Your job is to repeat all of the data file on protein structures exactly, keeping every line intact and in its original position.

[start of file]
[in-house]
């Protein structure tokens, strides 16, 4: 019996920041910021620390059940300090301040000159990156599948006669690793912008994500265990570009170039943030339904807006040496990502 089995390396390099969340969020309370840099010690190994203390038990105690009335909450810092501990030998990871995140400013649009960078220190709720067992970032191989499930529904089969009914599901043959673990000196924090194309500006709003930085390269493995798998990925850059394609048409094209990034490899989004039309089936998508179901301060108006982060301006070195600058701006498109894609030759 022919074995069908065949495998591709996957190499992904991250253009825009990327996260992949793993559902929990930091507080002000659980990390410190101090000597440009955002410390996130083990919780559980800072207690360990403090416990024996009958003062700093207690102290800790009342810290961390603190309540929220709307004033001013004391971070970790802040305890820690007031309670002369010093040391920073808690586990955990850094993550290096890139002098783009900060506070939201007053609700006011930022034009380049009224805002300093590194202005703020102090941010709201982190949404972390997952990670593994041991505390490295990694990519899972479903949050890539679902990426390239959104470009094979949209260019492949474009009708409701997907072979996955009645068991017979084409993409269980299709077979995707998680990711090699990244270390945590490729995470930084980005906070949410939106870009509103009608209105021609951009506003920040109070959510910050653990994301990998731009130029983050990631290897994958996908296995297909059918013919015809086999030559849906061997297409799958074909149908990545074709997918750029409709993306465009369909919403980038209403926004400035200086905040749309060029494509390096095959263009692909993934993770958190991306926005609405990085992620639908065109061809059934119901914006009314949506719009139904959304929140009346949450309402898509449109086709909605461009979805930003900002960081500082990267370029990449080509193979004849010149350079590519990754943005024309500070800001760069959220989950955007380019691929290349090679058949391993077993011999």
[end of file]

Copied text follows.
[in-house]
């Protein structure tokens, strides 16, 4: 019996920041910021620390059940300090301040000159990156599948006669690793912008994500265990570009170039943030339904807006040496990502 089995390396390099969340969020309370840099010690190994203390038990105690009335909450810092501990030998990871995140400013649009960078220190709720067992970032191989499930529904089969009914599901043959673990000196924090194309500006709003930085390269493995798998990925850059394609048409094209990034490899989004039309089936998508179901301060108006982060301006070195600058701006498109894609030759 022919074995069908065949495998591709996957190499992904991250253009825009990327996260992949793993559902929990930091507080002000659980990390410190101090000597440009955002410390996130083990919780559980800072207690360990403090416990024996009958003062700093207690102290800790009342810290961390603190309540929220709307004033001013004391971070970790802040305890820690007031309670002369010093040391920073808690586990955990850094993550290096890139002098783009900060506070939201007053609700006011930022034009380049009224805002300093590194202005703020102090941010709201982190949404972390997952990670593994041991505390490295990694990519899972479903949050890539679902990426390239959104470009094979949209260019492949474009009708409701997907072979996955009645068991017979084409993409269980299709077979995707998680990711090699990244270390945590490729995470930084980005906070949410939106870009509103009608209105021609951009506003920040109070959510910050653990994301990998731009130029983050990631290897994958996908296995297909059918013919015809086999030559849906061997297409799958074909149908990545074709997918750029409709993306465009369909919403980038209403926004400035200086905040749309060029494509390096095959263009692909993934993770958190991306926005609405990085992620639908065109061809059934119901914006009314949506719009139904959304929140009346949450309402898509449109086709909605461009979805930003900002960081500082990267370029990449080509193979004849010149350079590519990754943005024309500070800001760069959220989950955007380019691929290349090679058949391993077993011999």